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Ethics reform bills heading to governor’s desk

LIHU‘E — A trio of ethics reform bills are heading to Gov. Josh Green for approval after the three pieces of legislation cleared the state House and Senate.

The bills, which target campaign contributions, gifts and lobbying, were transmitted to Green on March 20 after clearing the Senate on the same day.

Each of the bills — House Bill 99, House Bill 137 and House Bill 142 — were approved on 23-0 votes in the Senate.

“We appreciate our Senate colleagues in their swift passage of these bills, which demonstrates our unwavering commitment to increasing transparency and accountability in the legislative process,” said House Speaker Scott K. Saiki in a statement. He introduced the three bills. “We anticipate that these bills will be signed into law.”

The bills stem from recommendations made by the seven member Commission to Improve Standards of Conduct, which was established by the House in 2022.

House Bill 99 limits the total amount of cash to $100 that a candidate, candidate committee or non-candidate committee can accept from a single person during each election period.

“This bill would make certain campaign finance law violations easier to detect and thus prevent,” said Campaign Spending Commission Executive Director Kristin Izumi-Nitao in testimony to the Senate Committee on Judiciary on March 7.

House Bill 137 establishes a requirement, starting Jan. 1, 2025, that lobbyists who file a statement of expenditures must also include certain information. That information extends to the identity of the Legislature or administrative action that was commented on, supported by, or opposed by the individual during the statement period.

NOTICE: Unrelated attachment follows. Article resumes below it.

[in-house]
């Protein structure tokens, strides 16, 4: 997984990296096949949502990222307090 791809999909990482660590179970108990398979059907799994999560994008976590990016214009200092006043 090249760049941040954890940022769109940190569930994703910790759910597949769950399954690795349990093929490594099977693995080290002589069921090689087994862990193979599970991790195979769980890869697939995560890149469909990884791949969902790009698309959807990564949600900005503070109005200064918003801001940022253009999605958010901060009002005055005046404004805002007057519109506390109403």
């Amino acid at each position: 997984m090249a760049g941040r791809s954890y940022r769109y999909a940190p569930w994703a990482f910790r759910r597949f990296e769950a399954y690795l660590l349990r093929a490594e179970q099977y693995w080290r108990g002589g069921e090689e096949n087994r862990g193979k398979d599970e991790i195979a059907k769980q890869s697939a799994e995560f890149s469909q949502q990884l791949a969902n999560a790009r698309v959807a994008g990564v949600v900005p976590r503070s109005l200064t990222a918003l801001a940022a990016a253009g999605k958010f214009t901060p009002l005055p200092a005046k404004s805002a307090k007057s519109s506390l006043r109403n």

“By requiring lobbyists to identify the matters they lobbied on, this measure increases transparency and accountability in the lobbying process by providing more detailed information about the interests being represented and the issues being influenced,” said the State Ethics Commission in testimony to the Committee on Judiciary on March 9.

House Bill 142 bars lobbyists from making gifts that are prohibited under state ethics law to legislators.

“The measure implements a recommendation made by the Commission to Improve Standards of Conduct,” said Saiki in a statement. “It doesn’t alter Hawai‘i’s existing gift law, but by imposing a gifting restriction on lobbyists, we fully support furthering transparency in the legislative process.”

The state gift law “requires state officials and employees to report gifts from a donor valued singly or in the aggregate in excess of $200 if the source of the gift or gifts has interests that may be affected by discretionary action or lack of discretionary action by a state official or employee.”

Some acceptable gifts are lei and inexpensive tokens of aloha or appreciation.


Wyatt Haupt Jr., editor, can be reached at 808-245-0457 or
Source: The Garden Island

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